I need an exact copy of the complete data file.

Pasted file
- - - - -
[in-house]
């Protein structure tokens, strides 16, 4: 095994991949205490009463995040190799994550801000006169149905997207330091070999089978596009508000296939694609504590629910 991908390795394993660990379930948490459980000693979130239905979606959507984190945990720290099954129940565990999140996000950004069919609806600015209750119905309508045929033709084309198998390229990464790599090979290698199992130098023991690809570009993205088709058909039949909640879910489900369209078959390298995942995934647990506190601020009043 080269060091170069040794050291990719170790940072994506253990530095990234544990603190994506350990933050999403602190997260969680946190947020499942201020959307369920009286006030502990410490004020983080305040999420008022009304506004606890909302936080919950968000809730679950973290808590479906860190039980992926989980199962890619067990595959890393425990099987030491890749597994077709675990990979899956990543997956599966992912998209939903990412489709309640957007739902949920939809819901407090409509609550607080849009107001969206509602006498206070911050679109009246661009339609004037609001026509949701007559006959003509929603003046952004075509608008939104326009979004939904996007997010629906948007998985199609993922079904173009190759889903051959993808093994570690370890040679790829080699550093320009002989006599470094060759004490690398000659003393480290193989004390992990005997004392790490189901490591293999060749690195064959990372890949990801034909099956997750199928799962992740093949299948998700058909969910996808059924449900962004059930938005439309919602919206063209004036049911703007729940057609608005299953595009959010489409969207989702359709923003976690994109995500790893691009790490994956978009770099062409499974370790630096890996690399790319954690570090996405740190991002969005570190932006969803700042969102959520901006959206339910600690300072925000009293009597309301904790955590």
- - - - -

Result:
[in-house]
């Protein structure tokens, strides 16, 4: 095994991949205490009463995040190799994550801000006169149905997207330091070999089978596009508000296939694609504590629910 991908390795394993660990379930948490459980000693979130239905979606959507984190945990720290099954129940565990999140996000950004069919609806600015209750119905309508045929033709084309198998390229990464790599090979290698199992130098023991690809570009993205088709058909039949909640879910489900369209078959390298995942995934647990506190601020009043 080269060091170069040794050291990719170790940072994506253990530095990234544990603190994506350990933050999403602190997260969680946190947020499942201020959307369920009286006030502990410490004020983080305040999420008022009304506004606890909302936080919950968000809730679950973290808590479906860190039980992926989980199962890619067990595959890393425990099987030491890749597994077709675990990979899956990543997956599966992912998209939903990412489709309640957007739902949920939809819901407090409509609550607080849009107001969206509602006498206070911050679109009246661009339609004037609001026509949701007559006959003509929603003046952004075509608008939104326009979004939904996007997010629906948007998985199609993922079904173009190759889903051959993808093994570690370890040679790829080699550093320009002989006599470094060759004490690398000659003393480290193989004390992990005997004392790490189901490591293999060749690195064959990372890949990801034909099956997750199928799962992740093949299948998700058909969910996808059924449900962004059930938005439309919602919206063209004036049911703007729940057609608005299953595009959010489409969207989702359709923003976690994109995500790893691009790490994956978009770099062409499974370790630096890996690399790319954690570090996405740190991002969005570190932006969803700042969102959520901006959206339910600690300072925000009293009597309301904790955590």